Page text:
What can you spell with the letters KNIGHT RIDDER? That’s the idea Merc columnist Mike Cassidy floated in a column about the 27-ton signs that remain atop the 17-story building that used to house the newspaper chain’s headquarters in San Jose. Combinations readers suggested included Hit Red Ink, Ink Died, KR Thing Died, Right Nerd Kid, Righted Drink and Dirt Herding.
Knight Ridder became history in 2006, but its name still appears on the two largest signs in San Jose. The signs are about 20 stories up on the top of the office building at 50 West Fernando Street, where the now defunct newspaper company had its corporate headquarters. KCBS Radio and CBS5 KPIX-TV report that the building’s landlord is now offering to sell the signs for $2 million plus rent of $25,000 a month. The buyer’s name or message would
Knight Ridder chairman Tony Ridder cleaned out his desk a year ago, but his company’s signs — San Jose’s highest and perhaps largest — will remain a fixture in the South Bay skyline until the landlord at 50 W. San Fernando St. finds a tenant to replace the defunct newspaper company. KR occupied floors 15, 16 and 17 of the building, a total of 19,800 square feet. If those three floors were leased at the market rate of $2.65 per
Federal Judge Susan Illston (pictured) today (July 28) refused a request to issue a temporary restraining order to block McClatchy Co. from selling the Mercury News and other former Knight Ridder newspapers to MediaNews Group. But her ruling doesn’t mean the $1 billion sale will take place. The AP and the Sacramento Bee are reporting that the Department of Justice’s Antitrust Division has again asked for more time to review the transaction. Judge Illston rejected San Francisco powerbroker Clint Reilly’s
Two years ago, the Pulitzer committee turned down an entry from Knight Ridder’s Washington Bureau for its reports challenging the Bush administration during the build-up to the invasion of Iraq. “Those stories arguably were of Pulitzer Prize quality. After all, while much of the press joined in lock-step with the administration’s march to war, Knight Ridder (now McClatchy Newspapers) and its three correspondents [Jonathan S. Landay, Warren P. Strobel and John Walcott] had the courage to buck the tide and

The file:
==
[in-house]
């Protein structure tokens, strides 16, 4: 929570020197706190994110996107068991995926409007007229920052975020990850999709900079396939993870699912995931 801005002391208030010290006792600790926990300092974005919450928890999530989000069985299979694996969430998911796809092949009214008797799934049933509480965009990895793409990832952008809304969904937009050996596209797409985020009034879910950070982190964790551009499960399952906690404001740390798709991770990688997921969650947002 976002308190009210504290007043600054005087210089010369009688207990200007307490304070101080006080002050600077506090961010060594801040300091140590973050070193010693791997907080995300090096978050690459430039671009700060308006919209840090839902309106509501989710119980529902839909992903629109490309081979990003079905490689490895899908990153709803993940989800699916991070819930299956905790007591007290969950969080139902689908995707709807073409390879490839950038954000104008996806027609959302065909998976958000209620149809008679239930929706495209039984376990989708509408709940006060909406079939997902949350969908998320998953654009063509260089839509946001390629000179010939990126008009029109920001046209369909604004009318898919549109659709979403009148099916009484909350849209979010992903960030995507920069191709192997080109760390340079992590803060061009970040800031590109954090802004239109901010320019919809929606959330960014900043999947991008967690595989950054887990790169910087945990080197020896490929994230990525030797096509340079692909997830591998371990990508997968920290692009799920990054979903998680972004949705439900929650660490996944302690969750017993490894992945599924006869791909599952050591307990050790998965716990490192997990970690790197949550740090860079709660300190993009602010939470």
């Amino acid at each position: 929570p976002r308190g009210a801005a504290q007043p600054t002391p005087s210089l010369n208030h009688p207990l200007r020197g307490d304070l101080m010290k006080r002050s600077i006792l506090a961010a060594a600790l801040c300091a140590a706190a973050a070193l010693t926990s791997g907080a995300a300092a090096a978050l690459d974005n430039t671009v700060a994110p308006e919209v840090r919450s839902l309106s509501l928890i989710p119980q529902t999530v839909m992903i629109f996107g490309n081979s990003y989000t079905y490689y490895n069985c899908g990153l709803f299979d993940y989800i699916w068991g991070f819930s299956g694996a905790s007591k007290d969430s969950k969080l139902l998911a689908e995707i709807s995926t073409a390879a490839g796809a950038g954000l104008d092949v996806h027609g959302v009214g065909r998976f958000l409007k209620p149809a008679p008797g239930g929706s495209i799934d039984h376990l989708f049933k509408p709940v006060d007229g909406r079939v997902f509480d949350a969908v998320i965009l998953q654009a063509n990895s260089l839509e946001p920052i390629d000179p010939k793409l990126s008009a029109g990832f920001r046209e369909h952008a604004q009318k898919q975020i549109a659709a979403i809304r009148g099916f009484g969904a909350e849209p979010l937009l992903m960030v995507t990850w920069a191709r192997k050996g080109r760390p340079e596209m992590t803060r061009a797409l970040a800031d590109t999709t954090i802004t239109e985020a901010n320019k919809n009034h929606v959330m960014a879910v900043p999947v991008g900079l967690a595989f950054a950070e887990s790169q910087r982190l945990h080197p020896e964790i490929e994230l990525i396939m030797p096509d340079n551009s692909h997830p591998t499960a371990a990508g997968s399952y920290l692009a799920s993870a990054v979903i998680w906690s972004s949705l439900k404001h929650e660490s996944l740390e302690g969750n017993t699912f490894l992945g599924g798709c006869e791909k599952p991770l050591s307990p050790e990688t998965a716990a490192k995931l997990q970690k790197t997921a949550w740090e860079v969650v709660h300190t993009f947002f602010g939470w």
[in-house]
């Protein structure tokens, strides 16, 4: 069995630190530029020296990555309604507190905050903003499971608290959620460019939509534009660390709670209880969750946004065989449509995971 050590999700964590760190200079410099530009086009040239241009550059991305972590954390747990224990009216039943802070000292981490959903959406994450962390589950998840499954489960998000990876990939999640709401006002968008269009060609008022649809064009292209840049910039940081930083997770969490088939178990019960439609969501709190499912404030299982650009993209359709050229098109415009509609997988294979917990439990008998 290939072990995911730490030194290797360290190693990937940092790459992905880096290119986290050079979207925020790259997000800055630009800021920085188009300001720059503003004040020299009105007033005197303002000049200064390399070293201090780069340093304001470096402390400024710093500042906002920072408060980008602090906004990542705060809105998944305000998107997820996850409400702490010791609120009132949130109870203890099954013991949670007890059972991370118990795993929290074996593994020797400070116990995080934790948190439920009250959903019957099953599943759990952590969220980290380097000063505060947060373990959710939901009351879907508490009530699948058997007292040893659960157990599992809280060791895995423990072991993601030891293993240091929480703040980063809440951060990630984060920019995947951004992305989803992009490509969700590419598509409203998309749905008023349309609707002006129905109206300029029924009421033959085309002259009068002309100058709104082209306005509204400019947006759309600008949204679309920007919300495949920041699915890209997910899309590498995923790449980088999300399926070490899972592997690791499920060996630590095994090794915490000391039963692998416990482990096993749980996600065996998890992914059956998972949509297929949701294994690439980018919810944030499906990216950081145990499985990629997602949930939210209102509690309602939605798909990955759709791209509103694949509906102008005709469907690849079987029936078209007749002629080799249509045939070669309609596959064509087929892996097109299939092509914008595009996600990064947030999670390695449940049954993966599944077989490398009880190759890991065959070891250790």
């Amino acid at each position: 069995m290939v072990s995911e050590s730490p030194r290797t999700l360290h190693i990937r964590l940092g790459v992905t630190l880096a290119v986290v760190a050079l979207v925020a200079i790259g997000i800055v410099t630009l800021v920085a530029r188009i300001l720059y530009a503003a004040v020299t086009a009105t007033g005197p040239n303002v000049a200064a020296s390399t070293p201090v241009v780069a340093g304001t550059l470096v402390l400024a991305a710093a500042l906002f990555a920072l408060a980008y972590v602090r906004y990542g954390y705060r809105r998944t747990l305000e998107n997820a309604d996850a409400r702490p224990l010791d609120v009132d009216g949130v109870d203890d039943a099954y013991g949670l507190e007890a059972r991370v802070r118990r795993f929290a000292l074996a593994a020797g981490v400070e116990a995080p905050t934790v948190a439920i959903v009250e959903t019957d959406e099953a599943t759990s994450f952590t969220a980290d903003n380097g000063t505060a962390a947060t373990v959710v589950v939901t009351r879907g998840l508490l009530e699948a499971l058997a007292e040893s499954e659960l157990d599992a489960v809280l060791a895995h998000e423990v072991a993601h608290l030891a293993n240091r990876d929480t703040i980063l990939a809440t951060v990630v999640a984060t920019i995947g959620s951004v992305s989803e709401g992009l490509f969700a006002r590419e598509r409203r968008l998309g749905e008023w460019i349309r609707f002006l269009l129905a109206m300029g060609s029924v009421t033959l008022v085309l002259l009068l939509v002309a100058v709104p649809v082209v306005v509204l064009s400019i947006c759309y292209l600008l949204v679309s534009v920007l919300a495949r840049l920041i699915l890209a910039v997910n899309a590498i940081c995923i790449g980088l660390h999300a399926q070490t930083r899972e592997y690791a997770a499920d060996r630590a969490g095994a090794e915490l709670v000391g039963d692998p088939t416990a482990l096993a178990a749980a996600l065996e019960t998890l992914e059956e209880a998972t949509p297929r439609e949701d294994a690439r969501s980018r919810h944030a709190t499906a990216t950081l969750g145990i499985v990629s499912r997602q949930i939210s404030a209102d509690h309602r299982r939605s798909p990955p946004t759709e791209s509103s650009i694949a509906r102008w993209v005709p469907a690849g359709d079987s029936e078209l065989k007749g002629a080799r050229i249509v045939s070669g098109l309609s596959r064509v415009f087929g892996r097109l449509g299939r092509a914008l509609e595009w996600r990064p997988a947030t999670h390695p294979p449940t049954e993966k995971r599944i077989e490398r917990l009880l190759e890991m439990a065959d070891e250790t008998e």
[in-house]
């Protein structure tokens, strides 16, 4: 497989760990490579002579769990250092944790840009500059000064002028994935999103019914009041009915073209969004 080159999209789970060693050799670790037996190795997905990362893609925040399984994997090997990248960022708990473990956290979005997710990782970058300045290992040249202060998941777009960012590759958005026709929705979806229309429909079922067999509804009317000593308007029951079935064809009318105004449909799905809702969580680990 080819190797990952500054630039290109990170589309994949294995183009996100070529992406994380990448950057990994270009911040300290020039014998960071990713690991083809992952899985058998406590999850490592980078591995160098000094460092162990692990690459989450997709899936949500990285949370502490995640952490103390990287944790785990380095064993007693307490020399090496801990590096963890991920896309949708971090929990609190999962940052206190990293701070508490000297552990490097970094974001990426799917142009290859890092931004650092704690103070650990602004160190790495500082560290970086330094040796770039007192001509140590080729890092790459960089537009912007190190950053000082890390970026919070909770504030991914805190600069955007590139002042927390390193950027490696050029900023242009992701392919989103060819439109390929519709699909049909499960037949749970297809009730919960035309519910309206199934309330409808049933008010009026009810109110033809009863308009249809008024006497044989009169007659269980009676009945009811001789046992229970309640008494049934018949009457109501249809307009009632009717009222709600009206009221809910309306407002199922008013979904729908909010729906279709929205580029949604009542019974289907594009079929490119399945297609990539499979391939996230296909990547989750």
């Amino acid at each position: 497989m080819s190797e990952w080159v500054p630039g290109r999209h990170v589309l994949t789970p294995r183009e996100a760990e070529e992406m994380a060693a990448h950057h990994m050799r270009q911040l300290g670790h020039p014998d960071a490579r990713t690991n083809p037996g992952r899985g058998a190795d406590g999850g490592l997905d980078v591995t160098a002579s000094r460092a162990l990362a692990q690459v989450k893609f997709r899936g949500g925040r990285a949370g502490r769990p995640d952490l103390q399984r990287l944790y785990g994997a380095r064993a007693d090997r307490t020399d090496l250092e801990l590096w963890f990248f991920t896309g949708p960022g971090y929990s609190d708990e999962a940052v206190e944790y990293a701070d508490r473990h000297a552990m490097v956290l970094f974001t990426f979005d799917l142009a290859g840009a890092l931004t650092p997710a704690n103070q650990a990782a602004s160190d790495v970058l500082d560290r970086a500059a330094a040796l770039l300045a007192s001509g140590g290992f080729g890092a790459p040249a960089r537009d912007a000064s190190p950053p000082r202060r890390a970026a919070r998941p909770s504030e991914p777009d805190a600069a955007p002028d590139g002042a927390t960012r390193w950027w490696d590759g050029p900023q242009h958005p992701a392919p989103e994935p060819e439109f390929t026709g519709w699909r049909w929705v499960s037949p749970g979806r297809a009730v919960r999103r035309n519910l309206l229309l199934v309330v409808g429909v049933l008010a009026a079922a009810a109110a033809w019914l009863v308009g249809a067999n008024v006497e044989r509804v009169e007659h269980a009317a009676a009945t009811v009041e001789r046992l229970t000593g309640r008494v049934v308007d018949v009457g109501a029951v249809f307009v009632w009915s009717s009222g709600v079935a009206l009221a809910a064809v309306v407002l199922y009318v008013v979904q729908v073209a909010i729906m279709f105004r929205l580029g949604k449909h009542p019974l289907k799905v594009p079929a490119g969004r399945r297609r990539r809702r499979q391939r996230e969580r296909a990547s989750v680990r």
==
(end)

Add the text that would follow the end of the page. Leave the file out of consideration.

A day before Knight Ridder faded into obsolescence, CEO Tony Ridder said, “I wish we had invented Google.” Think about that comment for a moment. Knight Ridder had purchased numerous “New Media” companies and formed its own digital division to distribute the content of its newspapers over the Internet. Ridder moved the company’s headquarters from Miami to San Jose to be closer to Silicon Valley. Yet, all of it wasn’t enough. That quote is part of a larger story posted
Dave Price (left) and Jim Pavelich, co-publishers of the Palo Alto Daily News and its five sister daily newspapers, are stepping down from the company they started 10 years ago. Knight Ridder bought the Daily News in Feburary and the two publishers stayed on during the transition. KR also asked them to start free dailies in other U.S. cities. But in November, a group of shareholders demanded the sale of KR, which stopped all corporate expansion. As a result, Price